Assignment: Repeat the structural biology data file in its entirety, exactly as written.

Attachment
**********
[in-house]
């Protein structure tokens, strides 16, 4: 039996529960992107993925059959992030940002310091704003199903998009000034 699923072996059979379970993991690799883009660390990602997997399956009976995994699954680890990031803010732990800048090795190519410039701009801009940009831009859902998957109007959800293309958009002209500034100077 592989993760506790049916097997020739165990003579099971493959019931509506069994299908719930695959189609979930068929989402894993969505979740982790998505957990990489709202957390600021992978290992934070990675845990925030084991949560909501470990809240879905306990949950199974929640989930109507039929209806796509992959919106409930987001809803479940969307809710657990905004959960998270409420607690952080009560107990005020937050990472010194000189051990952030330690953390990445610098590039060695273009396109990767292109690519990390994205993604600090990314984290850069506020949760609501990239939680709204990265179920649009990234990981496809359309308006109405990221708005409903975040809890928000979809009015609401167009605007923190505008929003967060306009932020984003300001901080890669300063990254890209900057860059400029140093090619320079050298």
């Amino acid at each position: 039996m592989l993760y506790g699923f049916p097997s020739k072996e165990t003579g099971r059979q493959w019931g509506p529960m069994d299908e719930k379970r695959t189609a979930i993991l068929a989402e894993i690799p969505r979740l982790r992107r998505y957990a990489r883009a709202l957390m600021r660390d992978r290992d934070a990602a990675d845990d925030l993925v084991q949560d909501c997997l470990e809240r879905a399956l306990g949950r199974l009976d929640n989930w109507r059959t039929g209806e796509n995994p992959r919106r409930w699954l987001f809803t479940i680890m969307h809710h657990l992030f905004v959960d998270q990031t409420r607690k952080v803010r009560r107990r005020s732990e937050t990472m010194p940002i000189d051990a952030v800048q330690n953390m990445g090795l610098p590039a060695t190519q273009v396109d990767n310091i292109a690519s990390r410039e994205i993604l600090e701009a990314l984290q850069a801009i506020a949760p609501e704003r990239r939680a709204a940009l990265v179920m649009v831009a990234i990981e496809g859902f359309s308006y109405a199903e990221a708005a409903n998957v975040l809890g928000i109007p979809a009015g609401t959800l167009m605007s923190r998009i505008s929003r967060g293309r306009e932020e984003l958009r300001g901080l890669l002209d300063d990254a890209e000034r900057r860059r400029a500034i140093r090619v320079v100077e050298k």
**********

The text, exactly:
[in-house]
């Protein structure tokens, strides 16, 4: 039996529960992107993925059959992030940002310091704003199903998009000034 699923072996059979379970993991690799883009660390990602997997399956009976995994699954680890990031803010732990800048090795190519410039701009801009940009831009859902998957109007959800293309958009002209500034100077 592989993760506790049916097997020739165990003579099971493959019931509506069994299908719930695959189609979930068929989402894993969505979740982790998505957990990489709202957390600021992978290992934070990675845990925030084991949560909501470990809240879905306990949950199974929640989930109507039929209806796509992959919106409930987001809803479940969307809710657990905004959960998270409420607690952080009560107990005020937050990472010194000189051990952030330690953390990445610098590039060695273009396109990767292109690519990390994205993604600090990314984290850069506020949760609501990239939680709204990265179920649009990234990981496809359309308006109405990221708005409903975040809890928000979809009015609401167009605007923190505008929003967060306009932020984003300001901080890669300063990254890209900057860059400029140093090619320079050298």
């Amino acid at each position: 039996m592989l993760y506790g699923f049916p097997s020739k072996e165990t003579g099971r059979q493959w019931g509506p529960m069994d299908e719930k379970r695959t189609a979930i993991l068929a989402e894993i690799p969505r979740l982790r992107r998505y957990a990489r883009a709202l957390m600021r660390d992978r290992d934070a990602a990675d845990d925030l993925v084991q949560d909501c997997l470990e809240r879905a399956l306990g949950r199974l009976d929640n989930w109507r059959t039929g209806e796509n995994p992959r919106r409930w699954l987001f809803t479940i680890m969307h809710h657990l992030f905004v959960d998270q990031t409420r607690k952080v803010r009560r107990r005020s732990e937050t990472m010194p940002i000189d051990a952030v800048q330690n953390m990445g090795l610098p590039a060695t190519q273009v396109d990767n310091i292109a690519s990390r410039e994205i993604l600090e701009a990314l984290q850069a801009i506020a949760p609501e704003r990239r939680a709204a940009l990265v179920m649009v831009a990234i990981e496809g859902f359309s308006y109405a199903e990221a708005a409903n998957v975040l809890g928000i109007p979809a009015g609401t959800l167009m605007s923190r998009i505008s929003r967060g293309r306009e932020e984003l958009r300001g901080l890669l002209d300063d990254a890209e000034r900057r860059r400029a500034i140093r090619v320079v100077e050298k």